ILNews

Opinions June 27, 2012

June 27, 2012
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The following Indiana Supreme Court opinion was posted after IL deadline Tuesday:
Michael Sharp v. State of Indiana
12S02-1109-CR-544
Criminal. Affirms sentence for two counts of child molesting, one as a Class A felony and one as a Class C felony. Holds that credit time status may be considered by an appellate court exercising its review and revise authority. Finds that Sharp’s sentence of 40 years, with a minimum possible sentence of 34.29 years after taking into account credit time, is appropriate.

Wednesday’s opinions
7th Circuit Court of Appeals

A.B., a child by his next friend, Linda Kehoe v. Housing Authority of South Bend
11-2581
U.S. District Court, Northern District of Indiana, South Bend Division, Chief Judge Philip P. Simon.
Civil. Dismisses appeal of the order denying A.B.’s motion for a preliminary injunction to prevent the housing authority from pursuing the eviction in state court. Since A.B. has already been evicted, the appeal is moot.

Indiana Supreme Court and Indiana Tax Court posted no opinions at IL deadline.

Indiana Court of Appeals

Gunther Kranz and Carol Kranz v. Meyers Subdivision Property Owners Association, Inc., Christopher Bartoszek, and Indiana Dept. of Natural Resources
75A03-1112-PL-577
Civil plenary. Affirms trial court affirmation of the decision by the administrative law judge that easement holders should be allowed to have a group pier on Bass Lake and the Kranzes should move their pier to accommodate the group pier. The Natural Resources Commission has jurisdiction to render a decision regarding property rights to the extent necessary to implement the permit process and the only effect of the NRC’s decision on the Kranzes’ property rights was to relocate the pier. The pier was no less usable in the location chosen by the NRC.

Fili Moala v. State of Indiana
49A02-1109-CR-870
Criminal. Reverses conviction of Class C misdemeanor operating a vehicle while intoxicated due to double jeopardy violations. The operating while intoxicated conviction has the less severe penal consequences. Affirms conviction of Class B misdemeanor public intoxication. Remands with instructions to vacate the Class C misdemeanor conviction.

Cory Heinzman v. State of Indiana
29A02-1012-CR-1327
Criminal. Affirms convictions of three counts of Class C felony child molesting in one cause and conviction following guilty plea to Class D felony sexual battery in another cause. The delay in Heinzman’s trial did not violate his constitutional right to a speedy trial, the admission of certain evidence was allowed, and there is no error in his sentence.

 

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  1. I gave tempparry guardship to a friend of my granddaughter in 2012. I went to prison. I had custody. My daughter went to prison to. We are out. My daughter gave me custody but can get her back. She was not order to give me custody . but now we want granddaughter back from friend. She's 14 now. What rights do we have

  2. This sure is not what most who value good governance consider the Rule of Law to entail: "In a letter dated March 2, which Brizzi forwarded to IBJ, the commission dismissed the grievance “on grounds that there is not reasonable cause to believe that you are guilty of misconduct.”" Yet two month later reasonable cause does exist? (Or is the commission forging ahead, the need for reasonable belief be damned? -- A seeming violation of the Rules of Profession Ethics on the part of the commission) Could the rule of law theory cause one to believe that an explanation is in order? Could it be that Hoosier attorneys live under Imperial Law (which is also a t-word that rhymes with infamy) in which the Platonic guardians can do no wrong and never owe the plebeian class any explanation for their powerful actions. (Might makes it right?) Could this be a case of politics directing the commission, as celebrated IU Mauer Professor (the late) Patrick Baude warned was happening 20 years ago in his controversial (whisteblowing) ethics lecture on a quite similar topic: http://www.repository.law.indiana.edu/cgi/viewcontent.cgi?article=1498&context=ilj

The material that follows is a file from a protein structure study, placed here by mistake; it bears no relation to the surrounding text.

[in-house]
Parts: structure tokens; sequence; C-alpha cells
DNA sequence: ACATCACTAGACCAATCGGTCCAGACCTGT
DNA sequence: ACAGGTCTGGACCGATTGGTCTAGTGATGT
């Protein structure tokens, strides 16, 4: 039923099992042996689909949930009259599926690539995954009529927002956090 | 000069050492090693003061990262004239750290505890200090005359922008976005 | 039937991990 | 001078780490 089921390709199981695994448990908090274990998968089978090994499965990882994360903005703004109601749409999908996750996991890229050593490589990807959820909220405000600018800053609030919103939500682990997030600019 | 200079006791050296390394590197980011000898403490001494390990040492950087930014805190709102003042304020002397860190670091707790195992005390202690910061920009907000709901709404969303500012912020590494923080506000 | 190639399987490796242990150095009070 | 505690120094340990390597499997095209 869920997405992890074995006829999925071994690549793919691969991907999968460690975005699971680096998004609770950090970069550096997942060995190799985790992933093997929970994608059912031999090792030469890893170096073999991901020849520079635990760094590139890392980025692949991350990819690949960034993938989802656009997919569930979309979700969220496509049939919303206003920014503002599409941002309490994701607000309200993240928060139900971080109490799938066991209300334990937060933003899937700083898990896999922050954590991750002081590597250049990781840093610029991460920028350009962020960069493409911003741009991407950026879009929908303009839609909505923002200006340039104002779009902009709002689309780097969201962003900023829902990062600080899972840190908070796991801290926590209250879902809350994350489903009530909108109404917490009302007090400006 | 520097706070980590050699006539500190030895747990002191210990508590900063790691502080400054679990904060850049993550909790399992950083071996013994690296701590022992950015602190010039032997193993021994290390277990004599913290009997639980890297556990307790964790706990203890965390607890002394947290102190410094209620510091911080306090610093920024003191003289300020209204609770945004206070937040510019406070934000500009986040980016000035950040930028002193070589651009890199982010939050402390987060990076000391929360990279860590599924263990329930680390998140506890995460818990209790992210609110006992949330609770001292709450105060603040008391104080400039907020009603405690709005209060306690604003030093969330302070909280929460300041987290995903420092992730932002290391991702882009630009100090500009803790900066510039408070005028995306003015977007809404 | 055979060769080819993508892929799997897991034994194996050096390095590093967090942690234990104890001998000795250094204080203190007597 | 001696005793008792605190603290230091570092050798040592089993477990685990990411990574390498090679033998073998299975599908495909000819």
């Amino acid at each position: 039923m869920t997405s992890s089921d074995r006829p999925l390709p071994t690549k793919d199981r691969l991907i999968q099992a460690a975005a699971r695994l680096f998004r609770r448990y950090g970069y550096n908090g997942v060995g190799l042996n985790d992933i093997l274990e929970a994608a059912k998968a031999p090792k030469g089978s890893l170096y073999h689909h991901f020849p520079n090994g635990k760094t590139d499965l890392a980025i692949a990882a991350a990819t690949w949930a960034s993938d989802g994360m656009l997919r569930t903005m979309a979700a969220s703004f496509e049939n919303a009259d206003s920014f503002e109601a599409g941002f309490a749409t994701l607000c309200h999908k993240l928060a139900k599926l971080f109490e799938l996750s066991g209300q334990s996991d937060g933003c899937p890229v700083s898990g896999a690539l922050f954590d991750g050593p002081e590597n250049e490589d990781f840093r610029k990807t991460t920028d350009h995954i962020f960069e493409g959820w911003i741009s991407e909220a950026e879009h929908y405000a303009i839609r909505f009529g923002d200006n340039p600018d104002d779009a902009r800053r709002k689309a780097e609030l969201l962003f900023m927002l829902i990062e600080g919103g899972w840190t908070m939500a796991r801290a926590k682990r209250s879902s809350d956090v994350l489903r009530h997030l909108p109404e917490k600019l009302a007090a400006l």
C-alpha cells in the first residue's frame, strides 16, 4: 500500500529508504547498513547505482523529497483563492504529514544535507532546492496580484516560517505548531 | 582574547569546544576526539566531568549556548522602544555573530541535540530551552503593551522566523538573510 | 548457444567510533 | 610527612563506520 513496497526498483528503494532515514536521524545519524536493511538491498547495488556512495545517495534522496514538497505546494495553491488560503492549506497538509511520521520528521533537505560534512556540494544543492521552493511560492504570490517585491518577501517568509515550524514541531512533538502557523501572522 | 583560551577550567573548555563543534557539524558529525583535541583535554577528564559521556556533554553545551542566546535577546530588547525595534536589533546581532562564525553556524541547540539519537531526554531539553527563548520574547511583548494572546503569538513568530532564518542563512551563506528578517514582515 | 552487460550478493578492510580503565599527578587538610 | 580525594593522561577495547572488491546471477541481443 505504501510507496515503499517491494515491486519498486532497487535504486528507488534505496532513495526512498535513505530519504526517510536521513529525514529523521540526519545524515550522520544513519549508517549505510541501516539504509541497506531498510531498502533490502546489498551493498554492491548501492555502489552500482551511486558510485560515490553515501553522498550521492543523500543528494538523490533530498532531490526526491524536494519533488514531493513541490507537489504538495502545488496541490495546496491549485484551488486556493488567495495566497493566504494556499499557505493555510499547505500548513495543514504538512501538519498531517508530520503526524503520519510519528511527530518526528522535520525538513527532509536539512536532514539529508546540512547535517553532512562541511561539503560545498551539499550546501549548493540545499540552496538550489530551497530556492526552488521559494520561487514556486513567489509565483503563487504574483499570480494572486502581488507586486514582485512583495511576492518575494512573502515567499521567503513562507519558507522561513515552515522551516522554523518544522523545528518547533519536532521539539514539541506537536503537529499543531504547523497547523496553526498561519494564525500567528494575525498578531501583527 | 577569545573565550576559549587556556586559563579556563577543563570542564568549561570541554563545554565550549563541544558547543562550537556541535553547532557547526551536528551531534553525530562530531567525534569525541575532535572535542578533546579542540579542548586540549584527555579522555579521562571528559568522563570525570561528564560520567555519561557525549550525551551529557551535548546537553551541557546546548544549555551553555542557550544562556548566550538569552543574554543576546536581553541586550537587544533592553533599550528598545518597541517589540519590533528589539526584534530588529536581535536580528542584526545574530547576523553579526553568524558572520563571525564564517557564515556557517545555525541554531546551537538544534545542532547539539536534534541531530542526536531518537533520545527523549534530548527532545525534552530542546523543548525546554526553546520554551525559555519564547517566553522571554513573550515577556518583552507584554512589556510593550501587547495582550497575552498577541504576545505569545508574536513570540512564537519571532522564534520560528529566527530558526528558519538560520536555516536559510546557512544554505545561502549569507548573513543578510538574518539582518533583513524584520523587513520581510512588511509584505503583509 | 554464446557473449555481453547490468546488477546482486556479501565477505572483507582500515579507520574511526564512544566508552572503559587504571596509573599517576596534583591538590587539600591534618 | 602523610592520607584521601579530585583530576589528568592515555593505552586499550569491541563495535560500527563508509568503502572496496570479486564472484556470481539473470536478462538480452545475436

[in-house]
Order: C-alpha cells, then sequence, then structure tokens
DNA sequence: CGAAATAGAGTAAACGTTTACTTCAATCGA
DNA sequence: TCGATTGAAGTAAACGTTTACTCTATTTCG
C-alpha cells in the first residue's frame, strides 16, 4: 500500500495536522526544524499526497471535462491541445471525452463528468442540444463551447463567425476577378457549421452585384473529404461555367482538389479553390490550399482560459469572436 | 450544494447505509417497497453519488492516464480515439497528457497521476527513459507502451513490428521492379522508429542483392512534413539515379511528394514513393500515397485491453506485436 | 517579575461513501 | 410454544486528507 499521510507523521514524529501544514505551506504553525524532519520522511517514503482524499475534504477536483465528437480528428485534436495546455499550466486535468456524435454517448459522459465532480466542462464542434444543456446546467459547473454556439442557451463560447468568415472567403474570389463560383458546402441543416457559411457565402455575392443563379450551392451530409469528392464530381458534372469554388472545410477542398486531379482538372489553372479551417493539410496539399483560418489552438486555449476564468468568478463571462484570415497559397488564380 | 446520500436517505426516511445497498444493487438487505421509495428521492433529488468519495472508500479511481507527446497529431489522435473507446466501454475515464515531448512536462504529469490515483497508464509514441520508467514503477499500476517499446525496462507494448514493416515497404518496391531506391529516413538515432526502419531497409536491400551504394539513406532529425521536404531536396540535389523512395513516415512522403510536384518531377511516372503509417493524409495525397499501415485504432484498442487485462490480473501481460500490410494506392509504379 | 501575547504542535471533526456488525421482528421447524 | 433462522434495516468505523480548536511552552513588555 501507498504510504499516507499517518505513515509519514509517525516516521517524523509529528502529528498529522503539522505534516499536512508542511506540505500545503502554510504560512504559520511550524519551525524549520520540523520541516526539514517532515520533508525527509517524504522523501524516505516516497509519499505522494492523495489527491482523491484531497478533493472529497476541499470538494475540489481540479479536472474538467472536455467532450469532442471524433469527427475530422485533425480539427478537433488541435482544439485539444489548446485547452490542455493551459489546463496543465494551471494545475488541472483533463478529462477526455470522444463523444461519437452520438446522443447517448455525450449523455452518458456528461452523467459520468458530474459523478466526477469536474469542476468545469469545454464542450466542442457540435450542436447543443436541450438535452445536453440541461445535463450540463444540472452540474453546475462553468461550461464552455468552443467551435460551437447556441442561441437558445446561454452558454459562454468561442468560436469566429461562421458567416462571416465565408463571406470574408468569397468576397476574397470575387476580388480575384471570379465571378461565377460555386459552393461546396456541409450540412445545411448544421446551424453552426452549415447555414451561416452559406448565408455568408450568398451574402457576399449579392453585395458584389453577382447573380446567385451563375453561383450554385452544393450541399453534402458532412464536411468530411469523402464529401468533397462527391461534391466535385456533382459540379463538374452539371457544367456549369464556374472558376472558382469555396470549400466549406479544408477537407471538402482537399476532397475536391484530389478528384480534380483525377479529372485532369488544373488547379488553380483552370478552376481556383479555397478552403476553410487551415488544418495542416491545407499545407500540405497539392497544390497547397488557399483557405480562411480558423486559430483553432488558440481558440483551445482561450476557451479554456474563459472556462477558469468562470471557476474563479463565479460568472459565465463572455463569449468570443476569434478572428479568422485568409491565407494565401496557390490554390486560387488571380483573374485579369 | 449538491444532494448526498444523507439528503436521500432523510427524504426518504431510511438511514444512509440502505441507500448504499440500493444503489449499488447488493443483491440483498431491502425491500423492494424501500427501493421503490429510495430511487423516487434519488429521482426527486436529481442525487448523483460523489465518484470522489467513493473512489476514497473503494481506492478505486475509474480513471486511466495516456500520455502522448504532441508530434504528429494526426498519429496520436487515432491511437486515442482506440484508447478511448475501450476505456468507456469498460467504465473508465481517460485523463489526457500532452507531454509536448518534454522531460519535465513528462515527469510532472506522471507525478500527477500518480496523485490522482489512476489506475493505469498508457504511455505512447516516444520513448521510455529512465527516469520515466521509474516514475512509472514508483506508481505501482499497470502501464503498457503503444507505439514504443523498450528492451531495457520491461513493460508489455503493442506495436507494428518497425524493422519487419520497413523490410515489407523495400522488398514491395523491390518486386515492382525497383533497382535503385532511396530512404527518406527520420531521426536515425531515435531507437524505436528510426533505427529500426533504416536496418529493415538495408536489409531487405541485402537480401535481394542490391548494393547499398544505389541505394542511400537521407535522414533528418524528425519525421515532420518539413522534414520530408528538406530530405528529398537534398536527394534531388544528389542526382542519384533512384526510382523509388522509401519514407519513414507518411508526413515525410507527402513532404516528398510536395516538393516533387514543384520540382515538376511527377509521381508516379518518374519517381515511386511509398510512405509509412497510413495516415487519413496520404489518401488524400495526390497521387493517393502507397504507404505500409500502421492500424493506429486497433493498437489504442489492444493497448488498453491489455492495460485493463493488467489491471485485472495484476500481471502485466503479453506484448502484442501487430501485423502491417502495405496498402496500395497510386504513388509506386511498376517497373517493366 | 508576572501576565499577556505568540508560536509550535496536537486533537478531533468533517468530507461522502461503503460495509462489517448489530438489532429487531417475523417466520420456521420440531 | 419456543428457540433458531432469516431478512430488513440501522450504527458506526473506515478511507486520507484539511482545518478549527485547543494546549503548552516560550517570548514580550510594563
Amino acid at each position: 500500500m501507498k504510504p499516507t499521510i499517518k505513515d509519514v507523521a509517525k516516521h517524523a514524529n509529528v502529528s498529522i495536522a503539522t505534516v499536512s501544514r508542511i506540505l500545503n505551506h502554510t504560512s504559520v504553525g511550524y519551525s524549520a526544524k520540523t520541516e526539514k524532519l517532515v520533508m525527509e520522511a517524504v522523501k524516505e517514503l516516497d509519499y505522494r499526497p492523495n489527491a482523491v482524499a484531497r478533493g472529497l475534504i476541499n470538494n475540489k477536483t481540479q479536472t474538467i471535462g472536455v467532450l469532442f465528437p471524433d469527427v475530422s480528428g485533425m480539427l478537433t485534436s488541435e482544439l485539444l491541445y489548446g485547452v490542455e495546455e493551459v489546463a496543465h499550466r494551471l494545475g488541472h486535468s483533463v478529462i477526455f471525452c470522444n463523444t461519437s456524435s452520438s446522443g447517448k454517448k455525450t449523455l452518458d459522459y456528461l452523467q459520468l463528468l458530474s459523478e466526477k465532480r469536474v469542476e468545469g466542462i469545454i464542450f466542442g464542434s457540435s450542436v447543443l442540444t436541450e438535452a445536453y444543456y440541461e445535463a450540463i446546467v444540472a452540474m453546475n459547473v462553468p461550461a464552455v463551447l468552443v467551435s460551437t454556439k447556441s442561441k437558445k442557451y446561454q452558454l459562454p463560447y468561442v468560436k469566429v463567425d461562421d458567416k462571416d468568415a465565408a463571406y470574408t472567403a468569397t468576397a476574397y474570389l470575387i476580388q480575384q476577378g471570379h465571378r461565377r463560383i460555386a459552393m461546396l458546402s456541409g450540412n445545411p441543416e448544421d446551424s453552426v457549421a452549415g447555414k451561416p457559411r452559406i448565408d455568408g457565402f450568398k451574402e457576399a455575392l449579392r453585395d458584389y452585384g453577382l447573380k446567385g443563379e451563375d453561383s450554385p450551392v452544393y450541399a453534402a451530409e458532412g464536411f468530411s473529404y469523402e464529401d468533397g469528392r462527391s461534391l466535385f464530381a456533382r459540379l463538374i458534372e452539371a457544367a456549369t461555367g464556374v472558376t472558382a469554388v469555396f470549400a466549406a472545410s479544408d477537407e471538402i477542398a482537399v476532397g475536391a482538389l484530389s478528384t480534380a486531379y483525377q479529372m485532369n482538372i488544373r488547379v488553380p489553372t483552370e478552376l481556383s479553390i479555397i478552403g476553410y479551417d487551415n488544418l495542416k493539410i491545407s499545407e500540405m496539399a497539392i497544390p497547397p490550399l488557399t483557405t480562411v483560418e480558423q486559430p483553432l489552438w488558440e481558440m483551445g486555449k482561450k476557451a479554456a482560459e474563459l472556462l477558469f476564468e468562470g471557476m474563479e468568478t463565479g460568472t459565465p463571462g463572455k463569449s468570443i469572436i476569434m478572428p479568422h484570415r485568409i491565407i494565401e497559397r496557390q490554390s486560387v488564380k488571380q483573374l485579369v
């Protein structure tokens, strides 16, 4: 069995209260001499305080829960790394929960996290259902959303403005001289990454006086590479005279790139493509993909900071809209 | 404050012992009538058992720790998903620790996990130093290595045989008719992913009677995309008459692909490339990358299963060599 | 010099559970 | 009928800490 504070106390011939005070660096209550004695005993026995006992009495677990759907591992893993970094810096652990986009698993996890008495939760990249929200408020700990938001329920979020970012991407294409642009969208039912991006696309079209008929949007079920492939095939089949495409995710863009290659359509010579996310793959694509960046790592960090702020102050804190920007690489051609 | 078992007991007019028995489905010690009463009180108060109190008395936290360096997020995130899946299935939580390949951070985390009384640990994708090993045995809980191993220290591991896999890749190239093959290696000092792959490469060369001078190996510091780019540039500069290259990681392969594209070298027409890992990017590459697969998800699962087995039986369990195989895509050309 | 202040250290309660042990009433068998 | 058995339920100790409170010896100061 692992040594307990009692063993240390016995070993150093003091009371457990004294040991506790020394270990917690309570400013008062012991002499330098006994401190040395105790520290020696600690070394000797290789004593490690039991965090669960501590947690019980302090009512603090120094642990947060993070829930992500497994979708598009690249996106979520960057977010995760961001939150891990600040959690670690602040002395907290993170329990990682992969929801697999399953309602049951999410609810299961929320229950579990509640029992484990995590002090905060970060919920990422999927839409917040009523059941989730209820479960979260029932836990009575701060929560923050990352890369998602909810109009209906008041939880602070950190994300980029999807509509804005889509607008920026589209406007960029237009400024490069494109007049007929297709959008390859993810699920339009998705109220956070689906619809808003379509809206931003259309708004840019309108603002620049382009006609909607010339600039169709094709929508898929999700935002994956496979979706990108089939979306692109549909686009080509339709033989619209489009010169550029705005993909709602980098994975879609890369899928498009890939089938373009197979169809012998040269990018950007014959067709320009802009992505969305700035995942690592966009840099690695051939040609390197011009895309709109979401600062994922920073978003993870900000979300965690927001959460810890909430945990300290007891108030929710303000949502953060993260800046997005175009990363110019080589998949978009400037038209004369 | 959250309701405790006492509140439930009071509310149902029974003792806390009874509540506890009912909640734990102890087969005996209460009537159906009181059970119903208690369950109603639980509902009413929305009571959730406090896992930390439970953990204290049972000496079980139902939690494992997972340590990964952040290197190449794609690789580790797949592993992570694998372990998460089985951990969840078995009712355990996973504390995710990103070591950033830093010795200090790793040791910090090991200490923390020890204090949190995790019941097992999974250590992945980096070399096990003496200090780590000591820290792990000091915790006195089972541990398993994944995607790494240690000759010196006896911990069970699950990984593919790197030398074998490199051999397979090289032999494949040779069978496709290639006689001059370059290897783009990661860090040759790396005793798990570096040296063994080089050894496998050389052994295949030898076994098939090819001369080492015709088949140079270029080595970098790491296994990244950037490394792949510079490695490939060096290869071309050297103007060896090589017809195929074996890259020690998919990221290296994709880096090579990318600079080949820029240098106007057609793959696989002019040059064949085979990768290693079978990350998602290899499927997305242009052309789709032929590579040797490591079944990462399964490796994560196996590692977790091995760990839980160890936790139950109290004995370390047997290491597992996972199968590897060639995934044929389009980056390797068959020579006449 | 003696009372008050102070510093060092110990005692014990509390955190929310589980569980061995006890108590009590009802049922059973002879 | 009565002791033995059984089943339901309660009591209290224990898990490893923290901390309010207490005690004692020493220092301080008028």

3. I have a case presently pending cert review before the SCOTUS that reveals just how Indiana regulates the bar. I have been denied licensure for life for holding the wrong views and questioning the grand inquisitors as to their duties as to state and federal constitutional due process. True story: https://www.scribd.com/doc/299040839/2016Petitionforcert-to-SCOTUS Shorter, Amici brief serving to frame issue as misuse of govt licensure: https://www.scribd.com/doc/312841269/Thomas-More-Society-Amicus-Brown-v-Ind-Bd-of-Law-Examiners

  4. Here's an idea...how about we MORE heavily regulate the law schools to reduce the surplus of graduates, driving starting salaries up for those new grads, so that we can all pay our insane amount of student loans off in a reasonable amount of time and then be able to afford to do pro bono & low-fee work? I've got friends in other industries, radiology for example, and their schools accept a very limited number of students so there will never be a glut of new grads and everyone's pay stays high. For example, my radiologist friend's school accepted just six new students per year.

  5. I totally agree with John Smith.

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